366, 369 (4th Cir. 2005) (“[A] federal court possesses subject matter jurisdiction over a case

when the controversy underlying the arbitration agreement presents a federal question.”);

Community State Bank v. Strong, 2007 U.S. App. LEXIS 9577 (11th Cir. 2007) (attached as

Exhibit 6) ( “[A] district court has federal question jurisdiction over a § 4 petition to compel

arbitration if the underlying dispute to be arbitrated itself states a federal question. Because at

least one of the claims petitioners seek to arbitrate states a federal question, the district court had

federal question jurisdiction over the petition to compel arbitration.”)

V. NORDAN’S ALTERNATIVE REQUEST INAPPROPRIATELY SEEKS TO


HAVE THIS COURT MEDDLE IN AN ARBITRATION.

Nordan alternatively requests that this Court interfere with an ongoing arbitration to

address rulings of the arbitration body on its own procedural issues. Such interference in an

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ongoing arbitration, however, is inappropriate. Howsam v. Dean Witter Reynolds, Inc., 537 U.S.

79, 84 (2002) (holding “procedural questions which grow out of the dispute and bear on its final

disposition are presumptively not for the judge, but for an arbitrator, to decide” (internal

quotations omitted)); Dockser v. Schwartzberg, 433 F.3d 421, 423 (4th Cir. 2006) (holding that

interference in an arbitration is inappropriate because the “goal [of the Federal Arbitration Act]

would be undermined if we were to allow arbitration proceedings to be stalled or nullified by

ancillary litigation on minor issues”). Pursuant to Article 15 of AAA’s International Dispute

Resolution Rules, the arbitral tribunal has the power to rule on its own jurisdiction, including any

objections with respect to the existence, scope, or validity of the arbitration agreement. See

AAA International Rules, Article 15 available at http://www.adr.org/sp.asp?id=28144 (attached

as Exhibit 7). Courts furthermore do not interfere in arbitrations because opportunity exists

pursuant to 9 U.S.C. § 10 once the arbitration has been completed for the Court to address any

serious, prejudicial errors that may have occurred during arbitration and that are actually

reviewable under the Federal Arbitration Act. This Court has stayed its proceedings until

completion of the arbitration. Now is not the appropriate time for Nordan to raise these matters.

Putting aside Nordan’s premature demand for judicial review, Nordan has participated in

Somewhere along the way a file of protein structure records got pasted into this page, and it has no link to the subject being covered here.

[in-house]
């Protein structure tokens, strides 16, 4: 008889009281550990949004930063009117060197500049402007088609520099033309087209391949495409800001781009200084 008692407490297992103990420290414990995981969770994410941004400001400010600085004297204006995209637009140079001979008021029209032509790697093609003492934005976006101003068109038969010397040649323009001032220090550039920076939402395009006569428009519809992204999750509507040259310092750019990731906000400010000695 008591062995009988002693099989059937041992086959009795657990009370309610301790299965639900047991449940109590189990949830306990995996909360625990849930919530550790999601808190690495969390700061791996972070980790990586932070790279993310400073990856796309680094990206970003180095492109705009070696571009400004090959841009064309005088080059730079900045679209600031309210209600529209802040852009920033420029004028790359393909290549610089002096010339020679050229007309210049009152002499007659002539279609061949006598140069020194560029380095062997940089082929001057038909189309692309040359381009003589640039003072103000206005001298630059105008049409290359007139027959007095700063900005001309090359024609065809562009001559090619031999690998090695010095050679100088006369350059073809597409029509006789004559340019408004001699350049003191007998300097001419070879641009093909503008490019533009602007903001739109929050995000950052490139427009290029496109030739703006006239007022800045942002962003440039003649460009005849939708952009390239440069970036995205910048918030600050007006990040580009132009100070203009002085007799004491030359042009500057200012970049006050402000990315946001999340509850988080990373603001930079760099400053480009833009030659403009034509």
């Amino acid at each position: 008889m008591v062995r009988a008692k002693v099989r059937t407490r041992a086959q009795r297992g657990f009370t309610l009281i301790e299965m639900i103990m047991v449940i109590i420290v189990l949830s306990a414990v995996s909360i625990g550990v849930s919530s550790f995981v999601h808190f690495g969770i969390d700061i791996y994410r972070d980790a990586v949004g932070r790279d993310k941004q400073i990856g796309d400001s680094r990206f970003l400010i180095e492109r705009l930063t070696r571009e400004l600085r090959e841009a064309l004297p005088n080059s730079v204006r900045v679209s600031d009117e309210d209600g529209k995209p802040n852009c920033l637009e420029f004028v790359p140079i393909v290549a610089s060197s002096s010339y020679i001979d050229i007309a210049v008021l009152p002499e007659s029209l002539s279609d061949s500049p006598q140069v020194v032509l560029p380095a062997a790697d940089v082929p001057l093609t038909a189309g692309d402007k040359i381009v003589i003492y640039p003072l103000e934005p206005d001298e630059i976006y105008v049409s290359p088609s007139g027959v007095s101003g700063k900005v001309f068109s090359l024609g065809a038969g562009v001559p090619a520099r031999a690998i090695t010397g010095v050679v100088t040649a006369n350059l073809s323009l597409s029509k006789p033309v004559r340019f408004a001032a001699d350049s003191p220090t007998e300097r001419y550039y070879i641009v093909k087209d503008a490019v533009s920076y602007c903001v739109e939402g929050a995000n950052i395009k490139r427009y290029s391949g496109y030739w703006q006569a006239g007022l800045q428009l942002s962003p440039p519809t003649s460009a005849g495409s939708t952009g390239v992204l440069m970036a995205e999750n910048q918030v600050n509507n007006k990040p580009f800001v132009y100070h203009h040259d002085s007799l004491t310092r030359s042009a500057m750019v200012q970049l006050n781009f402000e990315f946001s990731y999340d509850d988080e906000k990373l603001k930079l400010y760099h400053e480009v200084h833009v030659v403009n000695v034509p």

the pending arbitration since its inception (while at the same time refusing to answer the claim).

He has had an opportunity to object to using AAA’s International Rules and has, in fact,

succeeded in striking an arbitrator from the arbitration panel. For Nordan to assert that he has

been prejudiced by AAA’s administration of the arbitration is a second bite at the apple, which is

unwarranted and, in fact, prohibited.

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A. Nordan’s assertions regarding any serious and prejudicial errors in the


arbitration may be brought before a court once an arbitration award is submitted for
confirmation.

The Motion essentially alleges procedural objections to the conduct of the arbitration. To

bring them to the Court now, however, is inappropriate. This Court ordered the parties into

arbitration and stayed proceedings until after completion of the arbitration. See Order at 10.

Furthermore, Nordan will have an opportunity to raise any alleged irregularities before a court

once the arbitration has finished and the prevailing party applies for confirmation of the award in

federal court. See 9 U.S.C. § 10 (stating grounds for review of arbitration awards); Gallus

Investments, L.P. v. Pudgie’s Famous Chicken, Ltd., 134 F.3d 231 (4th Cir. 1998).

B. Nordan has participated in the arbitration from its commencement.

Nordan argues that Blackwater has unilaterally prosecuted the pending arbitration and

unilaterally selected the arbitration panel. Conspicuously absent from Nordan’s Motion was any

mention of his participation in the arbitration to date and, in particular, his participation in

selecting the arbitration panel. Nordan filed objections with the AAA to every one of

Blackwater’s selections from the AAA list of proposed arbitrators, and succeeded in striking one

arbitrator selected by Blackwater (former FBI Director William S. Sessions). See Exhibit 8, M.

Miles’ Feb. 2, 2007 letter to ICDR and Exhibit 9, ICDR letter to M. Socarras and R. Nordan.)

Nordan sent a letter to the AAA, a copy of which is attached here as Exhibit 10, entering an

appearance for Kirby & Holt and Callahan & Blaine as his official representatives in the

arbitration. Nordan has moreover participated in every preliminary stage of the arbitration,

including most recently the scheduling of the preliminary hearing. See Exhibit 11, B.

Bystrynski’s May 4, 2007 letter to ICDR.

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C. The pending arbitration is entirely consistent with the Court’s Order.

Nordan seeks to have this Court meddle in the pending arbitration by insisting that the

Court’s Order and the Service Agreements specify application of certain AAA rules in a certain

AAA division. In fact, this Court based its Order on the Service Agreements, which do not

specify any particular set of rules (other than to say that AAA rules apply). This Court’s Order